Death from a thousand cuts, and this is one.
     
  10. recal

    recal Member

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    "You'll put your eye out with that thing!"


    Ungun people freak at the sight of military apparatus. You should have seen my Mom's face when I extended the bayonet on my Yugo SKS. Almost as funny as when I told her about the grenade launcher.:what:
     
  11. Dorian

    Dorian Member

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    Sont you mean: "Our biscuts are being skewered on the shelves by the dozens!"
     
  12. RKCheung

    RKCheung Member

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    Sorry, I have to disagree with y'all.

    We used bayonets in Iraq to pierce the fuel cans of black-market gas dealers. :evil:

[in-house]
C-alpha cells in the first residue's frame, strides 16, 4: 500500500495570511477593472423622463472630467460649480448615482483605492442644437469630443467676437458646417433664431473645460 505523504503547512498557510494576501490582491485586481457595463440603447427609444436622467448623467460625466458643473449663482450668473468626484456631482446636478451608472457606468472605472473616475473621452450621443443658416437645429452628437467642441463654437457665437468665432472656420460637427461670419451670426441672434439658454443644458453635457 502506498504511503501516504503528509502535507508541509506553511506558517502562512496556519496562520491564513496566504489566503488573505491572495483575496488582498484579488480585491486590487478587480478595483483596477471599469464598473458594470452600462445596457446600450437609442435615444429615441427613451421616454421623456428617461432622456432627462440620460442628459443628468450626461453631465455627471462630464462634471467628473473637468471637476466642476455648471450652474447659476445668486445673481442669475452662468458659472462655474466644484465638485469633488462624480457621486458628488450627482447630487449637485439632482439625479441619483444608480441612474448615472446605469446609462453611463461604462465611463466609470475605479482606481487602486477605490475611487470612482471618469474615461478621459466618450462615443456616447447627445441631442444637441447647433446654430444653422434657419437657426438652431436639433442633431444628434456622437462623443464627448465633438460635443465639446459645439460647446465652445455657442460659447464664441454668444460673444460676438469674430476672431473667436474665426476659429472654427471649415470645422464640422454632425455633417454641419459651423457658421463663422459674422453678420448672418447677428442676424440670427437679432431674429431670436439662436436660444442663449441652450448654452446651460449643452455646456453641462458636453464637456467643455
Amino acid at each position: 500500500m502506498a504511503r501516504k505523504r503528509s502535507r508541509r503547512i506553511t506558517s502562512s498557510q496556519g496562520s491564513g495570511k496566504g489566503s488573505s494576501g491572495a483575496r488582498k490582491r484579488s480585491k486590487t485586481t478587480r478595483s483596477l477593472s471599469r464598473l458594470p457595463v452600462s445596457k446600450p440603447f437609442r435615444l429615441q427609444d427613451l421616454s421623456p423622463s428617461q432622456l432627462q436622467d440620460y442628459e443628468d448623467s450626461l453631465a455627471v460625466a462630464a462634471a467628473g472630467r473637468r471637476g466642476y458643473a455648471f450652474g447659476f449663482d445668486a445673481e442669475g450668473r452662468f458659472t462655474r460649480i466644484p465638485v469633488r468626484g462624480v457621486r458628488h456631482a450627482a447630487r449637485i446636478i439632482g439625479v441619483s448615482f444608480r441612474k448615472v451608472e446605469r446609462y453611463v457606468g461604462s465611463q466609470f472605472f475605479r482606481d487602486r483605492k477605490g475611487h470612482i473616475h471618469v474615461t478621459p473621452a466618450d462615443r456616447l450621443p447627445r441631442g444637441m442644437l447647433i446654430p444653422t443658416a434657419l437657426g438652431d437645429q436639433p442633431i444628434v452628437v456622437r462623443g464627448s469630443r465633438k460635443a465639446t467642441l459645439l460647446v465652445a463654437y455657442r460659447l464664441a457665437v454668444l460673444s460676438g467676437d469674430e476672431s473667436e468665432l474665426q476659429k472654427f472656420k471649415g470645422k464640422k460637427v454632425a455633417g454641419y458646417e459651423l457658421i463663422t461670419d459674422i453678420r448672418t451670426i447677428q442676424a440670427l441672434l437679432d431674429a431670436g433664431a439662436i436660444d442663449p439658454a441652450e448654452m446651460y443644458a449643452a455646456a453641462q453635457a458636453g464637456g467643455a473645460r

13. T.Stahl

    T.Stahl Member

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    Here in Germany, I could have the largest imaginable kitchen knife lying in a drawer, but would have to lock up a bayonet in a steel locker, just like my guns. :(
     
  14. Sunray

    Sunray Member

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    Bayonts are a hazard to military people while on parade. They're almost as bad as the parades themselves. Your military drill is different but up here one 'dresses' the ranks by having them smartly drive their right arm to the next guy's shoulder. There have been instances of hands being driven onto the bayonet of the guy next door(Sterling SMGs). Never actually saw it though. Had enough trouble keeping the troopies from passing out.
    One guy landed square on his chin on the concrete parade floor. Cracked some rear molars, split his chin for a bunch of stitches, bit his lip, the whole nine yards. He's ok though. He was still living last I saw him.
     
  15. ed dixon

    ed dixon Member

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    If we don't stand up for helpless biscuits, who will? (Oops, think I just saw Sarandon and Robinson rolling themselves in flour. Spoke too soon.)